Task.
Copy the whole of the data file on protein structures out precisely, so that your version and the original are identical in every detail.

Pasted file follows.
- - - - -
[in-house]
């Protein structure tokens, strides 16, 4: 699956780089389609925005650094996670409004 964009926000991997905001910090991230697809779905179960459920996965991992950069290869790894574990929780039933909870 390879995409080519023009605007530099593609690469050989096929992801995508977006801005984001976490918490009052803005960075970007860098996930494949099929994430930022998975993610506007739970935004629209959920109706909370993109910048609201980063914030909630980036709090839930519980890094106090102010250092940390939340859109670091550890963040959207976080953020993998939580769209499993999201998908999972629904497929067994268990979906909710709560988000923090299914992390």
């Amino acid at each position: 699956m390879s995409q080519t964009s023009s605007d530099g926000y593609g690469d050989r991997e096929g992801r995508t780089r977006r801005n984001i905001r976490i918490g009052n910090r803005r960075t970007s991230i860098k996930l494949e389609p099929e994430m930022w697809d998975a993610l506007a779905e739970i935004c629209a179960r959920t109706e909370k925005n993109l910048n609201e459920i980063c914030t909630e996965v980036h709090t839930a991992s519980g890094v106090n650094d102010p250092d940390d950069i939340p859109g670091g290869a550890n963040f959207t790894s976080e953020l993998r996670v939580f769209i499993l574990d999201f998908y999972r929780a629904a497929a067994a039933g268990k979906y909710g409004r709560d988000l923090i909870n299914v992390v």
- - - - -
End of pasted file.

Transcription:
[in-house]
């Protein structure tokens, strides 16, 4: 699956780089389609925005650094996670409004 964009926000991997905001910090991230697809779905179960459920996965991992950069290869790894574990929780039933909870 390879995409080519023009605007530099593609690469050989096929992801995508977006801005984001976490918490009052803005960075970007860098996930494949099929994430930022998975993610506007739970935004629209959920109706909370993109910048609201980063914030909630980036709090839930519980890094106090102010250092940390939340859109670091550890963040959207976080953020993998939580769209499993999201998908999972629904497929067994268990979906909710709560988000923090299914992390």
């Amino acid at each position: 699956m390879s995409q080519t964009s023009s605007d530099g926000y593609g690469d050989r991997e096929g992801r995508t780089r977006r801005n984001i905001r976490i918490g009052n910090r803005r960075t970007s991230i860098k996930l494949e389609p099929e994430m930022w697809d998975a993610l506007a779905e739970i935004c629209a179960r959920t109706e909370k925005n993109l910048n609201e459920i980063c914030t909630e996965v980036h709090t839930a991992s519980g890094v106090n650094d102010p250092d940390d950069i939340p859109g670091g290869a550890n963040f959207t790894s976080e953020l993998r996670v939580f769209i499993l574990d999201f998908y999972r929780a629904a497929a067994a039933g268990k979906y909710g409004r709560d988000l923090i909870n299914v992390v």